Minneapolis vows to disband police department in wake of George Floyd’s death

"Our efforts at incremental reform have failed, period."

The city of Minneapolis has pledged to disband its police department after a majority of city council members backed the move in the wake of George Floyd’s death.

Nine of the Minneapolis City Council’s 12 members voted for the huge chance on Sunday afternoon and have vowed to introduce constructive alternatives after Floyd died in police custody last month.

Floyd, who was African American, was killed when a white police officer appeared to kneel on his neck as he lay on the ground during an arrest.

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Officer Derek Chauvin has since been sacked and charged with second-degree murder and manslaughter. Three of his colleagues, Thomas Lane, Tou Thao and J Alexander Keung are now all facing charges of aiding and abetting second-degree murder, and aiding and abetting second-degree manslaughter. Since Floyd’s death, protests have erupted in the US and around the world.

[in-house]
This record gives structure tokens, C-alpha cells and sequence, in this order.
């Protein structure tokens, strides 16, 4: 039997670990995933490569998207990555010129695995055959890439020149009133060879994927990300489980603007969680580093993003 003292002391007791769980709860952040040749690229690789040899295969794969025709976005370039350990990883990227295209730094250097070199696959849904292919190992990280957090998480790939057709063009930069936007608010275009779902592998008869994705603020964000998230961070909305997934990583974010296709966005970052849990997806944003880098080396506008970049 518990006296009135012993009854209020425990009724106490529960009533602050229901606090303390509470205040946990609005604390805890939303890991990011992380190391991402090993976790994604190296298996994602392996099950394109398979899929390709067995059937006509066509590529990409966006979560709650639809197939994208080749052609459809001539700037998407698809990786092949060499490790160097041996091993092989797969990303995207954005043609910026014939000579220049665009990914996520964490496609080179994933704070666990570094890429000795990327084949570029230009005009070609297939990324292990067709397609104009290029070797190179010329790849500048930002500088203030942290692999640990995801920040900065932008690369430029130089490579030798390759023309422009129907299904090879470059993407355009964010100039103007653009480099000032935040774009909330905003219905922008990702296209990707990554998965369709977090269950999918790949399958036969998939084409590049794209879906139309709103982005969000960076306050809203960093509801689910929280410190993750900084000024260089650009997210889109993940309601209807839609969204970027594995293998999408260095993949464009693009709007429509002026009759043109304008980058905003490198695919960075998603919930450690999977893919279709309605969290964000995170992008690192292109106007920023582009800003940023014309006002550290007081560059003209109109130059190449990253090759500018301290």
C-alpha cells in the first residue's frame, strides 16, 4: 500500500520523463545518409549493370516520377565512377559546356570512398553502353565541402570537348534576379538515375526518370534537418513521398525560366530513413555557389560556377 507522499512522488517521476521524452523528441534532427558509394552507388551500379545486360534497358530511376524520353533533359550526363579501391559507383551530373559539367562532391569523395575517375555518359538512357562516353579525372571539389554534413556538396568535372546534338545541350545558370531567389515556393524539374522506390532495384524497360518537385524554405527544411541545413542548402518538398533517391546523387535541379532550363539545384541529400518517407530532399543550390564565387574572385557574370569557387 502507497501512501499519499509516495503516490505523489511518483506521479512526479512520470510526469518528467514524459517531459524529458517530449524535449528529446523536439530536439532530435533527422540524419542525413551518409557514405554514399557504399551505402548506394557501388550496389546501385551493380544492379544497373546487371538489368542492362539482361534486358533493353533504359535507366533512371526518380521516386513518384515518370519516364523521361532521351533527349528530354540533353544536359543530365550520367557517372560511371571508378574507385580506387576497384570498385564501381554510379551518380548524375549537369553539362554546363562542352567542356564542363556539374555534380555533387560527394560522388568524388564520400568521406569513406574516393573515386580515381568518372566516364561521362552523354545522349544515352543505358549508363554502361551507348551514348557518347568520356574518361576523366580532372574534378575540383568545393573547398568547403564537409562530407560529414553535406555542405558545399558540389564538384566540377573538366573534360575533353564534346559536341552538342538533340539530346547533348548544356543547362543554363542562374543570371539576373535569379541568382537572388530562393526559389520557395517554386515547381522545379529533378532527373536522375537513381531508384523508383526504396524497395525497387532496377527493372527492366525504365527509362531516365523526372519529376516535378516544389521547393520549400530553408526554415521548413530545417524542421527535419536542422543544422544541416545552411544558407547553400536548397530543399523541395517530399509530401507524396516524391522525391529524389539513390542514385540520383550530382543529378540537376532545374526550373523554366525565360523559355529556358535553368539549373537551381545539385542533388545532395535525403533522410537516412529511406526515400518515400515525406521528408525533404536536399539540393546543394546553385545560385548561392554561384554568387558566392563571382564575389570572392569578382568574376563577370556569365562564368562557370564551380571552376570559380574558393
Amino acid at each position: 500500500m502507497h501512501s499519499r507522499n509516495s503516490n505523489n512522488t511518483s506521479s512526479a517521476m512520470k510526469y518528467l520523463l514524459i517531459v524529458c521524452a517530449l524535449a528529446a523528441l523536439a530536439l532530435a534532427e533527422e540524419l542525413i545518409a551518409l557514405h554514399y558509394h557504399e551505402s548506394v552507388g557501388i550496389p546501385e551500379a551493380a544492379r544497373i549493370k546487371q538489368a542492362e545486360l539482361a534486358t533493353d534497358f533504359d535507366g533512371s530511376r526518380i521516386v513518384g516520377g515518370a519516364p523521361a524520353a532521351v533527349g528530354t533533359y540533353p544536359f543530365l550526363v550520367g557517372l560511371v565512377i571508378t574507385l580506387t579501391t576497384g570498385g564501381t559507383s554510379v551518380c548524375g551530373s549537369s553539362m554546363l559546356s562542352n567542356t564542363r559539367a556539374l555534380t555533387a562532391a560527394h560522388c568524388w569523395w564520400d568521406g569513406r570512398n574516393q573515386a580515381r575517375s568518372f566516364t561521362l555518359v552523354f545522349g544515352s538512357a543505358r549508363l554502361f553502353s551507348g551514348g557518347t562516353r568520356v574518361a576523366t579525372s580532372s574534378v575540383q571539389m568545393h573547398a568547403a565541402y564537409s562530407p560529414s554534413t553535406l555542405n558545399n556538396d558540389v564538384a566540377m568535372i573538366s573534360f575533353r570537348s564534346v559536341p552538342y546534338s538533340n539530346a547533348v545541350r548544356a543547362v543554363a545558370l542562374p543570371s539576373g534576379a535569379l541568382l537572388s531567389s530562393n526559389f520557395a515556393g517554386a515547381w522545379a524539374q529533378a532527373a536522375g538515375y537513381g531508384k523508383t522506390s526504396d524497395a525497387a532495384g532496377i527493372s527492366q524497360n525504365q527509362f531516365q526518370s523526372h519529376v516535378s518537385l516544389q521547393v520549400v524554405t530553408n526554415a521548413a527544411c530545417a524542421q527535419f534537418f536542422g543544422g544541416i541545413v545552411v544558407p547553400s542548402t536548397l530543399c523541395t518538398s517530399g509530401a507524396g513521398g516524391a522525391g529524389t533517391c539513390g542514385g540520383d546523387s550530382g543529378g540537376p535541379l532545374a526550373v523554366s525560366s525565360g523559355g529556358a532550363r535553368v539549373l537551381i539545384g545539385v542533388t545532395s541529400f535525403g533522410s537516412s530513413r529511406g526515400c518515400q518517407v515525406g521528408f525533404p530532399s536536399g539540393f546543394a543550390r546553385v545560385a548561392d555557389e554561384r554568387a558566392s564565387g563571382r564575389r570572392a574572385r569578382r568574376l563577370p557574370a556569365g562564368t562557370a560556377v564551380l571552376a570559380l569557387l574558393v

Lisa Bender, the Minneapolis council president, said: “It is clear that our system of policing is not keeping our communities safe.

“Our efforts at incremental reform have failed, period.”

Ms Bender explained that she and the eight other council members who joined a Black Lives Matter rally in the city would “end policing as we know it and recreate systems that actually keep us safe”.

Ms Bender added that details of the overhaul plan would be be discussed further, but that police funding will now move towards community based strategies.

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